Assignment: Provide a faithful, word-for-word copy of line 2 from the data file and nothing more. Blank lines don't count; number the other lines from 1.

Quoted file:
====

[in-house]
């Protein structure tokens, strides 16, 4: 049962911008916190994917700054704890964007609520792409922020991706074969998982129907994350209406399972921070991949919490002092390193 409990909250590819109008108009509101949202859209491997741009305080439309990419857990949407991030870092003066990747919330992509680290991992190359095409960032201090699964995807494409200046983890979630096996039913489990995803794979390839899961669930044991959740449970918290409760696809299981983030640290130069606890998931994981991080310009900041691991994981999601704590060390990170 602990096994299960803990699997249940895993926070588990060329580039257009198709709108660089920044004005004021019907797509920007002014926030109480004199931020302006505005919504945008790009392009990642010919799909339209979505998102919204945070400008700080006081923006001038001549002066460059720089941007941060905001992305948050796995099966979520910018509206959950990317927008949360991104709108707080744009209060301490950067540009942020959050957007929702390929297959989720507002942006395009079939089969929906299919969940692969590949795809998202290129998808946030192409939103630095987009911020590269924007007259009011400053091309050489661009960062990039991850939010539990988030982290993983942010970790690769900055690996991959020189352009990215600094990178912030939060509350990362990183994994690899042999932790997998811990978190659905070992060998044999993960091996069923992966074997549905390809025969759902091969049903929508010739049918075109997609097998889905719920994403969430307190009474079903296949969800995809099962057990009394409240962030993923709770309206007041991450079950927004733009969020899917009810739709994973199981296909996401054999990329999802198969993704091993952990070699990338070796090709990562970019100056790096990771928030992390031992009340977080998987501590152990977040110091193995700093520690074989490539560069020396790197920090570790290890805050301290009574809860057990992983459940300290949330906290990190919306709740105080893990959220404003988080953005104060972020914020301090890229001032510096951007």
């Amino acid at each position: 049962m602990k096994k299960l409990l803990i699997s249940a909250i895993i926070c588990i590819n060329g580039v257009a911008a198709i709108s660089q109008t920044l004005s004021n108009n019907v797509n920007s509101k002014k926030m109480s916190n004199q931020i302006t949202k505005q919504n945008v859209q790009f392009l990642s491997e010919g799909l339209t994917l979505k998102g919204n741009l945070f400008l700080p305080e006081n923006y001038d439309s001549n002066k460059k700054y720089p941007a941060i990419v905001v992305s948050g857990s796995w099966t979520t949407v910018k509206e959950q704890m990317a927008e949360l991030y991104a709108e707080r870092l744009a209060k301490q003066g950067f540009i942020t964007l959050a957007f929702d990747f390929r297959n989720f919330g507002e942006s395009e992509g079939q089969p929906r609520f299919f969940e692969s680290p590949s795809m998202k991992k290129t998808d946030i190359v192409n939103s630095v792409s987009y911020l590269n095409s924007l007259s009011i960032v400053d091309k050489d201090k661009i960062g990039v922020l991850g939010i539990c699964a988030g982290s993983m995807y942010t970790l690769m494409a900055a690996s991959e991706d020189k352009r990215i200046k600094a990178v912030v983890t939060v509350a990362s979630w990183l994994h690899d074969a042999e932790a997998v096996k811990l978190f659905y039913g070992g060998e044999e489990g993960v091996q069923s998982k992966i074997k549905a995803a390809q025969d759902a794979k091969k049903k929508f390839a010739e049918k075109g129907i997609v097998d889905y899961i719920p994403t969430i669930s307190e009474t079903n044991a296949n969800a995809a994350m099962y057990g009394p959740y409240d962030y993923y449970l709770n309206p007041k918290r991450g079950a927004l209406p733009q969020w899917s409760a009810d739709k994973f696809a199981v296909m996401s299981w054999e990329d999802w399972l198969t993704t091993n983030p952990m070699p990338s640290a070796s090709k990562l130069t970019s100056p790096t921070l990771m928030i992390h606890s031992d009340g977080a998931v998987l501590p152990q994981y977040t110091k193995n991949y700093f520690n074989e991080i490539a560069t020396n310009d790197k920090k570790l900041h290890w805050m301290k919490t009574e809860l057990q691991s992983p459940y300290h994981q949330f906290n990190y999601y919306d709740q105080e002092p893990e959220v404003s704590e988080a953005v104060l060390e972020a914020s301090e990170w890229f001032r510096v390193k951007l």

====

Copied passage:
């Protein structure tokens, strides 16, 4: 049962911008916190994917700054704890964007609520792409922020991706074969998982129907994350209406399972921070991949919490002092390193 409990909250590819109008108009509101949202859209491997741009305080439309990419857990949407991030870092003066990747919330992509680290991992190359095409960032201090699964995807494409200046983890979630096996039913489990995803794979390839899961669930044991959740449970918290409760696809299981983030640290130069606890998931994981991080310009900041691991994981999601704590060390990170 602990096994299960803990699997249940895993926070588990060329580039257009198709709108660089920044004005004021019907797509920007002014926030109480004199931020302006505005919504945008790009392009990642010919799909339209979505998102919204945070400008700080006081923006001038001549002066460059720089941007941060905001992305948050796995099966979520910018509206959950990317927008949360991104709108707080744009209060301490950067540009942020959050957007929702390929297959989720507002942006395009079939089969929906299919969940692969590949795809998202290129998808946030192409939103630095987009911020590269924007007259009011400053091309050489661009960062990039991850939010539990988030982290993983942010970790690769900055690996991959020189352009990215600094990178912030939060509350990362990183994994690899042999932790997998811990978190659905070992060998044999993960091996069923992966074997549905390809025969759902091969049903929508010739049918075109997609097998889905719920994403969430307190009474079903296949969800995809099962057990009394409240962030993923709770309206007041991450079950927004733009969020899917009810739709994973199981296909996401054999990329999802198969993704091993952990070699990338070796090709990562970019100056790096990771928030992390031992009340977080998987501590152990977040110091193995700093520690074989490539560069020396790197920090570790290890805050301290009574809860057990992983459940300290949330906290990190919306709740105080893990959220404003988080953005104060972020914020301090890229001032510096951007």